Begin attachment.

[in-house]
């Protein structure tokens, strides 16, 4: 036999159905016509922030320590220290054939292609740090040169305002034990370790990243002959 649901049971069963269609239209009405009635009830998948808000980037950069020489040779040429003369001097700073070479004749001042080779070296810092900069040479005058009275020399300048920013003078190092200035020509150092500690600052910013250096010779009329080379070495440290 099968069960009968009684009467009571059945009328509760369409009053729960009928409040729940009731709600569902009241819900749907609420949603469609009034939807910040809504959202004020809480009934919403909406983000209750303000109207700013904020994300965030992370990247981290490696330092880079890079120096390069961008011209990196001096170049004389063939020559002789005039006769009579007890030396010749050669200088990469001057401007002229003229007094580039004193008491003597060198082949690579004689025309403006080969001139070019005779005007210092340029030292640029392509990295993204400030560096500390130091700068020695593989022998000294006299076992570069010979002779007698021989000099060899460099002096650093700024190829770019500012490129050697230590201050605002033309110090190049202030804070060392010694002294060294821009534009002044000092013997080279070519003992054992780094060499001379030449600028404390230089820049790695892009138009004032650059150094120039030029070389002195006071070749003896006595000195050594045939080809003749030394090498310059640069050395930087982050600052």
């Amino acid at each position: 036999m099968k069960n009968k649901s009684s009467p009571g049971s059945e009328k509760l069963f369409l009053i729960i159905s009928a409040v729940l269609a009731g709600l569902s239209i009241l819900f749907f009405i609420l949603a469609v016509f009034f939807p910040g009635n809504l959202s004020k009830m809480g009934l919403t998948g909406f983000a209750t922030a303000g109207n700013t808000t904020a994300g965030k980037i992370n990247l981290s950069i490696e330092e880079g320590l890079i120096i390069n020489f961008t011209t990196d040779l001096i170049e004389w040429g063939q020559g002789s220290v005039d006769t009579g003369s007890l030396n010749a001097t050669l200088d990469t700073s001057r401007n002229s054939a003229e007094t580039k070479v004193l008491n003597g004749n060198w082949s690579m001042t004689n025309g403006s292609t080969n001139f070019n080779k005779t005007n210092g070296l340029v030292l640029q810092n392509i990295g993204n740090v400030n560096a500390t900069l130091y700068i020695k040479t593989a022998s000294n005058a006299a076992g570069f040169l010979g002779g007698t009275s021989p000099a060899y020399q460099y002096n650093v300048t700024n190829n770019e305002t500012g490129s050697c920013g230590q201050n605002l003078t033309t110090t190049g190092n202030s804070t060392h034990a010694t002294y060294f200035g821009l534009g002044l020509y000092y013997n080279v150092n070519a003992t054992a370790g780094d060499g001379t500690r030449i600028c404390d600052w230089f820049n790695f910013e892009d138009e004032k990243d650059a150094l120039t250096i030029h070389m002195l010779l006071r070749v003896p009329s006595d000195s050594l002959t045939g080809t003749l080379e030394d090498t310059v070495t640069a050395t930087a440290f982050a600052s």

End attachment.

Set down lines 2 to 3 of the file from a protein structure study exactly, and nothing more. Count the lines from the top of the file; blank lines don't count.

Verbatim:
């Protein structure tokens, strides 16, 4: 036999159905016509922030320590220290054939292609740090040169305002034990370790990243002959 649901049971069963269609239209009405009635009830998948808000980037950069020489040779040429003369001097700073070479004749001042080779070296810092900069040479005058009275020399300048920013003078190092200035020509150092500690600052910013250096010779009329080379070495440290 099968069960009968009684009467009571059945009328509760369409009053729960009928409040729940009731709600569902009241819900749907609420949603469609009034939807910040809504959202004020809480009934919403909406983000209750303000109207700013904020994300965030992370990247981290490696330092880079890079120096390069961008011209990196001096170049004389063939020559002789005039006769009579007890030396010749050669200088990469001057401007002229003229007094580039004193008491003597060198082949690579004689025309403006080969001139070019005779005007210092340029030292640029392509990295993204400030560096500390130091700068020695593989022998000294006299076992570069010979002779007698021989000099060899460099002096650093700024190829770019500012490129050697230590201050605002033309110090190049202030804070060392010694002294060294821009534009002044000092013997080279070519003992054992780094060499001379030449600028404390230089820049790695892009138009004032650059150094120039030029070389002195006071070749003896006595000195050594045939080809003749030394090498310059640069050395930087982050600052």
């Amino acid at each position: 036999m099968k069960n009968k649901s009684s009467p009571g049971s059945e009328k509760l069963f369409l009053i729960i159905s009928a409040v729940l269609a009731g709600l569902s239209i009241l819900f749907f009405i609420l949603a469609v016509f009034f939807p910040g009635n809504l959202s004020k009830m809480g009934l919403t998948g909406f983000a209750t922030a303000g109207n700013t808000t904020a994300g965030k980037i992370n990247l981290s950069i490696e330092e880079g320590l890079i120096i390069n020489f961008t011209t990196d040779l001096i170049e004389w040429g063939q020559g002789s220290v005039d006769t009579g003369s007890l030396n010749a001097t050669l200088d990469t700073s001057r401007n002229s054939a003229e007094t580039k070479v004193l008491n003597g004749n060198w082949s690579m001042t004689n025309g403006s292609t080969n001139f070019n080779k005779t005007n210092g070296l340029v030292l640029q810092n392509i990295g993204n740090v400030n560096a500390t900069l130091y700068i020695k040479t593989a022998s000294n005058a006299a076992g570069f040169l010979g002779g007698t009275s021989p000099a060899y020399q460099y002096n650093v300048t700024n190829n770019e305002t500012g490129s050697c920013g230590q201050n605002l003078t033309t110090t190049g190092n202030s804070t060392h034990a010694t002294y060294f200035g821009l534009g002044l020509y000092y013997n080279v150092n070519a003992t054992a370790g780094d060499g001379t500690r030449i600028c404390d600052w230089f820049n790695f910013e892009d138009e004032k990243d650059a150094l120039t250096i030029h070389m002195l010779l006071r070749v003896p009329s006595d000195s050594l002959t045939g080809t003749l080379e030394d090498t310059v070495t640069a050395t930087a440290f982050a600052s």